The GMA T.33 Is An 11,100rpm-Capable V12 Screamer

Gordon Murray Automotive has slotted its magnificent N/A Cosworth V12 into a more conventional two-seater
The GMA T.33 Is An 11,100rpm-Capable V12 Screamer

Fancy a bargain? The Gordon Murray Automotive T.33 takes the incredible 3.9-litre Cosworth-built V12 from the T.50 and slots it into a more conventional two-seater car that’ll be roughly half the price. Only problem is, the T.50 is one of the most expensive new cars ever sold, so even with 50 per cent knocked off, you’re left with £1.37 million. Before local taxes.

But hey, it’s a bit of a steal in comparative terms, especially as the naturally-aspirated powerplant has only been turned down slightly. The rev limit is down by 900rpm to a still lofty 11,1000rpm, with peak power of 607bhp arriving at 10,500rpm. It’s a little heavier than the T.50, but still extremely light in modern supercar terms, tipping the scales at just 1090kg.

The GMA T.33 Is An 11,100rpm-Capable V12 Screamer

Sizing definitely helps keep the weight down, with a footprint similar to that of a Porsche Boxster. A platform made from carbon fibre aluminium trims the fat further. On that subject, the architecture is all-new, since this is a two-seater, meaning the T.50’s three-seater structure isn’t much use.

The bodywork isn’t intended to be retro-styled, although Murray does note that a smattering of sports racing cars from the 60s, including the Ferrari 206 Dino SP and the Porsche 904, provide a little inspiration. You might have noticed there’s no fan on the back of this one - the unusual active aero piece from the T.50 has been ditched in the name of simplicity.

The GMA T.33 Is An 11,100rpm-Capable V12 Screamer

Power from the mid-mounted V12 goes to the rear wheels exclusively via one of two Xtrac-developed gearboxes. You can either have a traditional six-speed manual, or an automatic. With a good enough launch, 0-62mph comes up in…we don’t know, actually. GMA doesn’t provide anything as vulgar as performance stats for its cars, as they’re beside the point as far as it’s concerned.

Under the skin, you’ll find the optimal double wishbone front and rear suspension setup. Also on the chassis front, GMA has fitted forged wheels in a staggered 19-inch front/20-inch rear arrangement. As this is supposed to be a supercar you can use often without causing headaches, the ride height is pretty lofty for the genre, with 120mm of clearance at the front and 145mm up back.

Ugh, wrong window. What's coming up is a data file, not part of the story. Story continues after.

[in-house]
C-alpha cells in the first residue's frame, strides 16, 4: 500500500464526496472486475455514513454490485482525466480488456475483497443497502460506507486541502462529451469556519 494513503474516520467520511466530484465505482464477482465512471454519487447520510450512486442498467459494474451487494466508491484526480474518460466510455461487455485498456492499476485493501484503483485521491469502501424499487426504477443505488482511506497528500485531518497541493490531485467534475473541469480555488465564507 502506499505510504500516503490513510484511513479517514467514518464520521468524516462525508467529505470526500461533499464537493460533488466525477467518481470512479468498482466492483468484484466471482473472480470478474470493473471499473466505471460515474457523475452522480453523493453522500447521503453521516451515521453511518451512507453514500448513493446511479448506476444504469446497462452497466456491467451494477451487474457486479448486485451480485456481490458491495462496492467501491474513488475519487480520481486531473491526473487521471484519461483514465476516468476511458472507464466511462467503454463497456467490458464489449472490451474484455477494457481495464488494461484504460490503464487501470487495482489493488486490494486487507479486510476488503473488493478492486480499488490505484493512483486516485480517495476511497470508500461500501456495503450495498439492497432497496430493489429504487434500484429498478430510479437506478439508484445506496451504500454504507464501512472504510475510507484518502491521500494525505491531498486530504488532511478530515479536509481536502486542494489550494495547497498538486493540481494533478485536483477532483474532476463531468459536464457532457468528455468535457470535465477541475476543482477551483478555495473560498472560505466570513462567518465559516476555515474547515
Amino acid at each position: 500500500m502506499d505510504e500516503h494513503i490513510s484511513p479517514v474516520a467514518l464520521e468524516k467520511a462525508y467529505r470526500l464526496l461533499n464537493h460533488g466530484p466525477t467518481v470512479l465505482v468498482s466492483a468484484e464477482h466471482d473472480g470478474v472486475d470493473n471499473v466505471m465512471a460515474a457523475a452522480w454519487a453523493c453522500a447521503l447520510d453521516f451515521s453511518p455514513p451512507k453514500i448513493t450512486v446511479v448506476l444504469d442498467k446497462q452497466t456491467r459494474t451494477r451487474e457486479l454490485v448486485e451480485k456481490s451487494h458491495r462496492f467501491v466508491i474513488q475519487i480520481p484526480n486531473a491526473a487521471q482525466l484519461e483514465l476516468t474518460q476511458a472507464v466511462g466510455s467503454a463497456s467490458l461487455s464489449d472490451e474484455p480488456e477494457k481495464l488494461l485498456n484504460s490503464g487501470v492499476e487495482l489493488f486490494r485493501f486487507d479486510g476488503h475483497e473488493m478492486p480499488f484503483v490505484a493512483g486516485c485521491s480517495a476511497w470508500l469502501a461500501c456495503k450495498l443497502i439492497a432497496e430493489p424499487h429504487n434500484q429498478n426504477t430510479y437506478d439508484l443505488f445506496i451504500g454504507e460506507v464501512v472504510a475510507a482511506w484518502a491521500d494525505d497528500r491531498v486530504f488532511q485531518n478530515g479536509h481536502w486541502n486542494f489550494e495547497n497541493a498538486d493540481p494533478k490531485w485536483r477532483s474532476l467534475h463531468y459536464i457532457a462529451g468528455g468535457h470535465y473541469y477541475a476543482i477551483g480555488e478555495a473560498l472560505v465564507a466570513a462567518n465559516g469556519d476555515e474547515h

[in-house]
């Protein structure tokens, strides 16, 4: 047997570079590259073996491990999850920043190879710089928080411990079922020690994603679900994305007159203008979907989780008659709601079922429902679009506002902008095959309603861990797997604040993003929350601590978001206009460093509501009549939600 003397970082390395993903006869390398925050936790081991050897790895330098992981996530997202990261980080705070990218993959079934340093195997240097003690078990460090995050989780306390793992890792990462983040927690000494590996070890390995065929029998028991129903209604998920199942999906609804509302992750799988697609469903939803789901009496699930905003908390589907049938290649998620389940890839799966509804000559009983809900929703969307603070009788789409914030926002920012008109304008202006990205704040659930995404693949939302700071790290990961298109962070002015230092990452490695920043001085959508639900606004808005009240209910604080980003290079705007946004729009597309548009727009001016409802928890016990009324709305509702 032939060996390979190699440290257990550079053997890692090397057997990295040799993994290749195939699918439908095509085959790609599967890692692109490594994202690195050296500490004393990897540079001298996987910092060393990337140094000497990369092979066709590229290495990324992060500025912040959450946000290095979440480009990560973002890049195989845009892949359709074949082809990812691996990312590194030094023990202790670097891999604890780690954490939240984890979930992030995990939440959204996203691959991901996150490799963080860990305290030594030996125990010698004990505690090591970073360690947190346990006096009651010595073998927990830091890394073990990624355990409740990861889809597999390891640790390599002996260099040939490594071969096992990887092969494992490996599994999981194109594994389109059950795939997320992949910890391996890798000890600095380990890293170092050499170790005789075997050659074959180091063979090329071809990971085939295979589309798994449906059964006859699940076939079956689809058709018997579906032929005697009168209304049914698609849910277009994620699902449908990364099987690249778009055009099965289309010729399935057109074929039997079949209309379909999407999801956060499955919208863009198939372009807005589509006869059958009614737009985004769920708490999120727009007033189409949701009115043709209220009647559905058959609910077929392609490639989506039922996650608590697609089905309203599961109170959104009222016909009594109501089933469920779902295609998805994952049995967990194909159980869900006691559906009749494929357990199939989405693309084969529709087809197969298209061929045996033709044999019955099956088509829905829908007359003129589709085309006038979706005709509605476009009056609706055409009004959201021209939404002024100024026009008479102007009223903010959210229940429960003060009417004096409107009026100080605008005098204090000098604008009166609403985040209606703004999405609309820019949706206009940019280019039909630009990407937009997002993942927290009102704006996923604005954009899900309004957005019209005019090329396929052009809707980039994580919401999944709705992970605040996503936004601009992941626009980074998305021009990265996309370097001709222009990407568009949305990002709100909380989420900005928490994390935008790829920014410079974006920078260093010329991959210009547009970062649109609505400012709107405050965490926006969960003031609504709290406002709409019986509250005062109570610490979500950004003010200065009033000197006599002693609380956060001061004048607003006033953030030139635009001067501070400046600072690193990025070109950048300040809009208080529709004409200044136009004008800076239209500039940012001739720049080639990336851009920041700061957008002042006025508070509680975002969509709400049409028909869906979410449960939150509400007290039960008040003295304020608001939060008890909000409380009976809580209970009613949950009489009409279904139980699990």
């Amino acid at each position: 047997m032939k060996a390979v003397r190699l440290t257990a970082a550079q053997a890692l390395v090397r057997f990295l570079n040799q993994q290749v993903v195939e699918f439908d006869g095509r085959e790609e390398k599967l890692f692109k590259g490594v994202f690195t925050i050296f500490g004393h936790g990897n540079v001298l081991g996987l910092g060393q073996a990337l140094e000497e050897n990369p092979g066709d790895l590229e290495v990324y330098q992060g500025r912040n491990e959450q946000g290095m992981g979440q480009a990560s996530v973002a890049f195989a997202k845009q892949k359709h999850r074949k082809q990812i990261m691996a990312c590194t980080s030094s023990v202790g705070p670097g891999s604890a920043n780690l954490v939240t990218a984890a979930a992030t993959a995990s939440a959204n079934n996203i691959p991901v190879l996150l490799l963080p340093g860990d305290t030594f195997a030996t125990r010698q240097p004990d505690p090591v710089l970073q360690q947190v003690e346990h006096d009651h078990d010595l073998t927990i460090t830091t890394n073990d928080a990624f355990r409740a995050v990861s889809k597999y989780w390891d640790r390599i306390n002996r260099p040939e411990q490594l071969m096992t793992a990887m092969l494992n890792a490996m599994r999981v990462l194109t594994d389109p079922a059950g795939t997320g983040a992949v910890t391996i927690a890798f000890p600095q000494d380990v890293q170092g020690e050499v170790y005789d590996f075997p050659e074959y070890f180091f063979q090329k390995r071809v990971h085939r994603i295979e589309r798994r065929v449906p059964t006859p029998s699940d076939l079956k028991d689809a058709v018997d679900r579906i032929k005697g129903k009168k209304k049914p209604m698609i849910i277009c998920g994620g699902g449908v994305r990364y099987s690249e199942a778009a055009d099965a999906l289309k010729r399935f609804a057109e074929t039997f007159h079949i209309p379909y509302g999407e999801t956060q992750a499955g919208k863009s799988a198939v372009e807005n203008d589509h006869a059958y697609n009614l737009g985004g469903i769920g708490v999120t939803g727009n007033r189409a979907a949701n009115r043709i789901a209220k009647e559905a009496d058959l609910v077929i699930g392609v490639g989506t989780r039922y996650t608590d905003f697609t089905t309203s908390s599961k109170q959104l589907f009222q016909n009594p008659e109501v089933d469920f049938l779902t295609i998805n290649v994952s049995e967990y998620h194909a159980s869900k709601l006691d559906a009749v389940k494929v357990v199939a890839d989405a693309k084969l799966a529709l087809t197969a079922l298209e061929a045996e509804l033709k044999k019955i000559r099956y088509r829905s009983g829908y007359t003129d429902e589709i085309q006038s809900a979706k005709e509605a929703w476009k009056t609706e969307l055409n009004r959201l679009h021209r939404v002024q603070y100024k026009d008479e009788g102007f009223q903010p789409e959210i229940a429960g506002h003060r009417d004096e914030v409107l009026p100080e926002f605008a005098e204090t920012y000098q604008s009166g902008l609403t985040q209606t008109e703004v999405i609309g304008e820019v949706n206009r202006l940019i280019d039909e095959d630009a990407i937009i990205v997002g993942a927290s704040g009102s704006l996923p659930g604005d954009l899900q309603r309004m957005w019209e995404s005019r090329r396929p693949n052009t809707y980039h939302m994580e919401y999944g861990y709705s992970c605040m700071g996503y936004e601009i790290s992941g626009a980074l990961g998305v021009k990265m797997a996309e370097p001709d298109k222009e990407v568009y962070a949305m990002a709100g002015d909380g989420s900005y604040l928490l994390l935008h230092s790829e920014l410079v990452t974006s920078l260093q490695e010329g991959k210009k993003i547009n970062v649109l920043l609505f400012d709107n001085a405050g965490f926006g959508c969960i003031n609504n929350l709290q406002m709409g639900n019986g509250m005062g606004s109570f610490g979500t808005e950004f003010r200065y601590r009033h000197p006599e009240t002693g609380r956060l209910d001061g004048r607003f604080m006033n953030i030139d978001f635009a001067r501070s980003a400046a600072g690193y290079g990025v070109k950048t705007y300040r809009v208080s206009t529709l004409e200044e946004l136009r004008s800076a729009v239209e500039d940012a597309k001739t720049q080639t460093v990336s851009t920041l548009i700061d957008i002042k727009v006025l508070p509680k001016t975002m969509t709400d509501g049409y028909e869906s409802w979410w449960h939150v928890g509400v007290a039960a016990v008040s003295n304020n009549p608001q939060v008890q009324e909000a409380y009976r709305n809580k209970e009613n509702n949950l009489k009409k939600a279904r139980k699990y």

The GMA T.33 Is An 11,100rpm-Capable V12 Screamer

The cabin is a refreshingly simple affair, dominated by a big central (and analogue) rev counter. No big, ugly screens in here. The seating and pedal layouts meanwhile will be tailored to each customer for maximum comfort. So, you could happily take one of these on a long road trip if you wanted, and still take a lot of stuff. Much like the T.50 and the McLaren F1, the T.33 has big storage compartments in the sides of the car, giving a supermini-like 280 litres of luggage space.

The GMA T.33 Is An 11,100rpm-Capable V12 Screamer

Each will be made in GMA’s new facility in Surrey. 100 of each three variants will be built from 2023 to 2026. This core coupe version is expected to be followed up by an even lighter, more track-focused T.33 and a convertible.

The T.33 will be the last of the company’s purely combustion-powered vehicles, with all follow-ups set to use some form of hybrid assistance. Pleasingly, though, the V12 will live on.


Olivier (CT's grammar commie)

Of course he’s only going to make only a hundred. He’s not really interesting in getting his money back rather than being able to sell his cars to investors so they won’t lose value. So much development, and yet most of it wasted in cars that won’t get driven because they’re so expensive to begin with, and because those who buy these cars are more interested in resale value than anything else. He goes out of his way to make a car that’s supposed to be easy to use everyday, yet he knows it’s all useless: he said himself that he ended up stopping driving the McLaren F1 he owned because it was getting too valuable. It’s a shame, really, that all of the research and all of the potential will come up to this.

01/29/2022 - 19:16 |
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